Manitoba

U of Manitoba faculty union says university hemorrhaging talent due to low salaries

The University of Manitoba Faculty Association says consistently low salaries at the province’s largest university are leading to a "brain drain" of talent ahead of a vote on whether to hit the picket lines.

Province interfering with collective bargaining, U of M Faculty Association says

The University of Manitoba Faculty Association, with members of the Manitoba NDP and the Liberal Party, hold a news conference about government involvement in collective bargaining. (Ian Froese/CBC)

The University of Manitoba Faculty Association says consistently low salaries at the province's largest university are leading to a "brain drain" of talent ahead of a vote on whether to hit the picket lines. 

The union called the strike vote last week, saying negotiations have stalled because of restrictions imposed by the provincial government.

The contract the U of M is offering its faculty is a three-year deal, with salary increases of 0.75 per cent, 0.75 per cent and one per cent, starting this year. 

The union said the deal is similar to the salary increases stipulated in the province's controversial wage-freeze legislation, Bill 28, introduced in 2017. It called for two years with no increases for public-sector workers, followed by small increases.

The legislation has not been proclaimed into law and was the subject of a legal challenge, but the government has required some of its employers to freeze wages or restrict wage increases since then. 

UMFA president Orvie Dingwall said Wednesday the province's meddling in contract negotiations has led to salaries that are too low to attract and retain faculty. 

"When there is interference in our collective bargaining, our faculty members, they don't come or they don't stay," she said at a news conference. 

"It's a clear ask: stop interfering in our collective bargaining so we can negotiate reasonable salary wages and sustain the future of university education here in Manitoba."

The University of Manitoba's average salary in 2020-21 for all faculty, including deans, was $136,925, Statistics Canada says. That puts it among the lowest in the U15, a collective of 15 of Canada's most research-intensive universities. 

The only member of the U15 with a lower average salary was Laval University, which has an average salary of $131,950.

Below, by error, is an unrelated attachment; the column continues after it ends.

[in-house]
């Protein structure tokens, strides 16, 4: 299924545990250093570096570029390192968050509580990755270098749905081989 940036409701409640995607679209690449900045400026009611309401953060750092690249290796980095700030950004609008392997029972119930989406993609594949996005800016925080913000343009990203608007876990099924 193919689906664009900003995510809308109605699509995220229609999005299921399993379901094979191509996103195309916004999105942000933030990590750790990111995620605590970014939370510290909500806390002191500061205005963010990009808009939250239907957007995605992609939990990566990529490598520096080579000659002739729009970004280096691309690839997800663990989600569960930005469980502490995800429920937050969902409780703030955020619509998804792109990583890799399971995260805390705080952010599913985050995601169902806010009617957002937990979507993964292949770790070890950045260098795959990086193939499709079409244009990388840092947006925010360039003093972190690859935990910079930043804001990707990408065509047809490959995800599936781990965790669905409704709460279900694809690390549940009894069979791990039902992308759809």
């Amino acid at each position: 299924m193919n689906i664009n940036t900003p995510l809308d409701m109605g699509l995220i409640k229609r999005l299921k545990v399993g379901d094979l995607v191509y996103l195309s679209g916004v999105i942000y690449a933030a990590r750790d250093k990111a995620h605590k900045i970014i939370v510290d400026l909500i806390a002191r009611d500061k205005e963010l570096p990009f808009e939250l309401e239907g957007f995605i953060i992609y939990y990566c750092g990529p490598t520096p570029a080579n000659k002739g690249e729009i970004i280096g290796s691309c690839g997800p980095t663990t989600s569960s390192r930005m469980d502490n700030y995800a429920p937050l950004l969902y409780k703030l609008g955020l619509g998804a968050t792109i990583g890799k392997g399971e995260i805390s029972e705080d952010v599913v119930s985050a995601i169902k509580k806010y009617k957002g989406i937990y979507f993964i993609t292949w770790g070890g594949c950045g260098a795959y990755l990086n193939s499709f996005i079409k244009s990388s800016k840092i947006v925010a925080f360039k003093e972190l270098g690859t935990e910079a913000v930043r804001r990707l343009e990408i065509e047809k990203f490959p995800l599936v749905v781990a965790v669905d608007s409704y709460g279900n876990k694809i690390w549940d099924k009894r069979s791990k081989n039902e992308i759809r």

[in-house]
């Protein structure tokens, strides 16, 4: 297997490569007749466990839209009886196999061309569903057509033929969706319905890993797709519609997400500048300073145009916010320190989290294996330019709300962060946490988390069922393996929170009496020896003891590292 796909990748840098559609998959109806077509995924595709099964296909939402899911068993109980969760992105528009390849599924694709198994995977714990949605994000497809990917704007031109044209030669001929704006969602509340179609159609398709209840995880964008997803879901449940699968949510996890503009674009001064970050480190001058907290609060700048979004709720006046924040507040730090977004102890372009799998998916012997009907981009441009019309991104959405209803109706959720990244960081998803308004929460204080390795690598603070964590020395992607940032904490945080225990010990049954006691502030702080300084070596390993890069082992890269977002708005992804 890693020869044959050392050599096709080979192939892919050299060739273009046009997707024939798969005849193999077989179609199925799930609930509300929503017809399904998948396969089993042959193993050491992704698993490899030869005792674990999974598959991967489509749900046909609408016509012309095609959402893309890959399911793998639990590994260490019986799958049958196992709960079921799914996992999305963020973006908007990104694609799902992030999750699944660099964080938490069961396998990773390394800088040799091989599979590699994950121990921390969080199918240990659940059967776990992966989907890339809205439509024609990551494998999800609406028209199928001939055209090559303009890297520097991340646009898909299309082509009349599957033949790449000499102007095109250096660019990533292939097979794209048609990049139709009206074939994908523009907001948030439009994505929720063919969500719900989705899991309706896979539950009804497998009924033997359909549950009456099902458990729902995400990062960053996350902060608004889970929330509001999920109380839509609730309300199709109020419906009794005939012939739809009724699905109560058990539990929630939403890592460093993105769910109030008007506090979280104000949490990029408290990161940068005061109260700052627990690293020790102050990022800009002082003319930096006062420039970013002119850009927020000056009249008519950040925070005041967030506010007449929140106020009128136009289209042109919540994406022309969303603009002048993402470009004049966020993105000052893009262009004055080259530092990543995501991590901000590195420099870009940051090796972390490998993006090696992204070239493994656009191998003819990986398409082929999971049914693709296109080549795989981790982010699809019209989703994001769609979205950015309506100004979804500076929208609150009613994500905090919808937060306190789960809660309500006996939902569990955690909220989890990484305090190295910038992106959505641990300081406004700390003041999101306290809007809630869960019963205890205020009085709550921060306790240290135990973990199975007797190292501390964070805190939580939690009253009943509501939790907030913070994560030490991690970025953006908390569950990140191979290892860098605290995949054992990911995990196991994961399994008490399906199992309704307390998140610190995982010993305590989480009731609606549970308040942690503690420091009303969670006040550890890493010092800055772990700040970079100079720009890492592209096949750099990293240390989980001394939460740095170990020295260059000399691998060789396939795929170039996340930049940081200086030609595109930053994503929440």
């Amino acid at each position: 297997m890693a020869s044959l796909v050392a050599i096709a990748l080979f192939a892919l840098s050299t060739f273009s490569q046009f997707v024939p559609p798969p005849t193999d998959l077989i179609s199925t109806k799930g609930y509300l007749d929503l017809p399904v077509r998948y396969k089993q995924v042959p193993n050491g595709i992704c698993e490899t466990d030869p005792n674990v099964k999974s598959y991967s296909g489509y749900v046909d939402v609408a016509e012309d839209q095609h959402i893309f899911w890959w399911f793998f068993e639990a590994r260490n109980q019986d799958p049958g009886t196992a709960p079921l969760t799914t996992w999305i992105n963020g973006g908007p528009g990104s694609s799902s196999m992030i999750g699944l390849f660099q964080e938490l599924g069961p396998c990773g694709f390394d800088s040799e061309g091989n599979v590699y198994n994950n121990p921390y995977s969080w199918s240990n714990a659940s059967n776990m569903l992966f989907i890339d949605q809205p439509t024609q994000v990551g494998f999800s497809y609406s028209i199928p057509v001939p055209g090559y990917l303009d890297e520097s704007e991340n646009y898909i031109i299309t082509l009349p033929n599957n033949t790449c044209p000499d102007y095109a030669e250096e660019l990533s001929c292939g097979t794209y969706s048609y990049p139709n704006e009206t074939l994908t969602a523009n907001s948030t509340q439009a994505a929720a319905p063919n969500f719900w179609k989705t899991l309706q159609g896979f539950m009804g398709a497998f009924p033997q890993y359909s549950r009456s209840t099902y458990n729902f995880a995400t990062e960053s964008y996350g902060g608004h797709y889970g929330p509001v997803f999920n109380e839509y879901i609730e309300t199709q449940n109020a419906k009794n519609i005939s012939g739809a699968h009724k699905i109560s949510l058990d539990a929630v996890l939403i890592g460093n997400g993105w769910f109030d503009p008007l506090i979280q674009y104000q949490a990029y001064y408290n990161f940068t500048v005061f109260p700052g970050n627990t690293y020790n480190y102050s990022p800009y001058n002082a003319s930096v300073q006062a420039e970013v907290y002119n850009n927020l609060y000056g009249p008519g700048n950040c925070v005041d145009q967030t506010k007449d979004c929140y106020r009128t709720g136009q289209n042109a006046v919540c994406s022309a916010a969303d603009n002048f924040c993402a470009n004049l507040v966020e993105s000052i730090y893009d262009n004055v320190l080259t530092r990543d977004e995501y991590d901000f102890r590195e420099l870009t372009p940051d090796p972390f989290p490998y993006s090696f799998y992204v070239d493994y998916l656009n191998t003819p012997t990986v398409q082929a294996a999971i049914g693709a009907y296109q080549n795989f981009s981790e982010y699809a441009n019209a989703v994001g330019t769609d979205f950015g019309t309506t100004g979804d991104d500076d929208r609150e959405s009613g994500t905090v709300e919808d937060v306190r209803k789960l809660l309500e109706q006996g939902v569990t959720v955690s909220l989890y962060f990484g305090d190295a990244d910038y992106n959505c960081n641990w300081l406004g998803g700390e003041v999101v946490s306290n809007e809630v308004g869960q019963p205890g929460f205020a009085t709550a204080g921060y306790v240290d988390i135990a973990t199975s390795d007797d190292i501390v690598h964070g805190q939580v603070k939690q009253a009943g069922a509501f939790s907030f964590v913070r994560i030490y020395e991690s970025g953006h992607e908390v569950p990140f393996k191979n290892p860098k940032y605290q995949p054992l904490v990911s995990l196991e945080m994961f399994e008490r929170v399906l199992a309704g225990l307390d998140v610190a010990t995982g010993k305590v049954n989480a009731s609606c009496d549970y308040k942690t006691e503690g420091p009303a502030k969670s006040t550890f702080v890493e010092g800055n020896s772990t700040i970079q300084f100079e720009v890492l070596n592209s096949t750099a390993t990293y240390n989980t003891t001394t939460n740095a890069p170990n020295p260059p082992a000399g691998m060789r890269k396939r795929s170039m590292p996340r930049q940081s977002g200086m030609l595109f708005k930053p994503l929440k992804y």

Dr. Sachin Katyal, a cancer researcher and associate professor in the U of M's faculty of health sciences, said the university has lost out on several talented and innovative health researchers because they were offered better pay elsewhere. 

A recent candidate thought his salary offer "was a joke," he said.

"We are hemorrhaging talented health researchers, who are taking their grants, their labs, their job training opportunities, their innovations, and heading to other provinces." 

The loss of these researchers means less grant money and fewer training opportunities for students, he said. 

Members of both the Manitoba NDP and the Liberal Party spoke at Wednesday's news conference in solidarity with UMFA. 

In response, Minister of Advanced Education Wayne Ewasko said he urged the union to continue bargaining in good faith "directly, and not through the media or members of the opposition."

He added that for decades, governments have set broad public sector bargaining mandates to meet their obligations to manage public funds. 

"Mischaracterizing this traditional role, or inaccurately attributing specific bargaining proposals to government, is not helpful," he said in an email.

"No one wants a strike, especially in the middle of a pandemic." 

The strike vote will take place from Oct. 16 to 18, with results to be released Oct. 19. 

The university and UMFA narrowly avoided a strike last year, reaching a tentative agreement just a day before members were set to walk off the job.

The faculty last went on strike for 21 days in 2016. 

With files from Ian Froese

Comments

To encourage thoughtful and respectful conversations, first and last names will appear with each submission to CBC/Radio-Canada's online communities (except in children and youth-oriented communities). Pseudonyms will no longer be permitted.

By submitting a comment, you accept that CBC has the right to reproduce and publish that comment in whole or in part, in any manner CBC chooses. Please note that CBC does not endorse the opinions expressed in comments. Comments on this story are moderated according to our Submission Guidelines. Comments are welcome while open. We reserve the right to close comments at any time.

Become a CBC Member

Join the conversation  Create account

Already have an account?

now